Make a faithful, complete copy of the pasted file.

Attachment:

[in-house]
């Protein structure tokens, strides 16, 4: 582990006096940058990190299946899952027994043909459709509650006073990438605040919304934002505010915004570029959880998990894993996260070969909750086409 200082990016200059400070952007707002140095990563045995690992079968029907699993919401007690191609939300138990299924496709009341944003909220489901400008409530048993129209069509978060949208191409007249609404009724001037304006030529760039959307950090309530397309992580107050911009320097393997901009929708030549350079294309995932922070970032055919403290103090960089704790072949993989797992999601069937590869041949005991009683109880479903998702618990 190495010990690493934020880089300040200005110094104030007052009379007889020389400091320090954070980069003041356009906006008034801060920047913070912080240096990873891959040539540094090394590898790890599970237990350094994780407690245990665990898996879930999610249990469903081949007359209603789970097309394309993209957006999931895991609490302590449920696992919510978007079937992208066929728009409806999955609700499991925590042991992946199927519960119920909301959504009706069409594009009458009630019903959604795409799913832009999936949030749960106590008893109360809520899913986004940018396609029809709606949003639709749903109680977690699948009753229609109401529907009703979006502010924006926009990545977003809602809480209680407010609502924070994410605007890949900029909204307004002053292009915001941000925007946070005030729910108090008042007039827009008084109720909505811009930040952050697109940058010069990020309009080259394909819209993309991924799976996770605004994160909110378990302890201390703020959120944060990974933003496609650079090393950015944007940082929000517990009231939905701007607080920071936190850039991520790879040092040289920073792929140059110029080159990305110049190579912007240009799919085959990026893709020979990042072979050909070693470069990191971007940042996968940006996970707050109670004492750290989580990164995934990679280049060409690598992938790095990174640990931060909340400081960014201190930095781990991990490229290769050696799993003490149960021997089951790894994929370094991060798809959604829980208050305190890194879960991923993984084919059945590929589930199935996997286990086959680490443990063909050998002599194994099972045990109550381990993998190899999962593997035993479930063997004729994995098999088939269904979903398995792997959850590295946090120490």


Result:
[in-house]
């Protein structure tokens, strides 16, 4: 582990006096940058990190299946899952027994043909459709509650006073990438605040919304934002505010915004570029959880998990894993996260070969909750086409 200082990016200059400070952007707002140095990563045995690992079968029907699993919401007690191609939300138990299924496709009341944003909220489901400008409530048993129209069509978060949208191409007249609404009724001037304006030529760039959307950090309530397309992580107050911009320097393997901009929708030549350079294309995932922070970032055919403290103090960089704790072949993989797992999601069937590869041949005991009683109880479903998702618990 190495010990690493934020880089300040200005110094104030007052009379007889020389400091320090954070980069003041356009906006008034801060920047913070912080240096990873891959040539540094090394590898790890599970237990350094994780407690245990665990898996879930999610249990469903081949007359209603789970097309394309993209957006999931895991609490302590449920696992919510978007079937992208066929728009409806999955609700499991925590042991992946199927519960119920909301959504009706069409594009009458009630019903959604795409799913832009999936949030749960106590008893109360809520899913986004940018396609029809709606949003639709749903109680977690699948009753229609109401529907009703979006502010924006926009990545977003809602809480209680407010609502924070994410605007890949900029909204307004002053292009915001941000925007946070005030729910108090008042007039827009008084109720909505811009930040952050697109940058010069990020309009080259394909819209993309991924799976996770605004994160909110378990302890201390703020959120944060990974933003496609650079090393950015944007940082929000517990009231939905701007607080920071936190850039991520790879040092040289920073792929140059110029080159990305110049190579912007240009799919085959990026893709020979990042072979050909070693470069990191971007940042996968940006996970707050109670004492750290989580990164995934990679280049060409690598992938790095990174640990931060909340400081960014201190930095781990991990490229290769050696799993003490149960021997089951790894994929370094991060798809959604829980208050305190890194879960991923993984084919059945590929589930199935996997286990086959680490443990063909050998002599194994099972045990109550381990993998190899999962593997035993479930063997004729994995098999088939269904979903398995792997959850590295946090120490």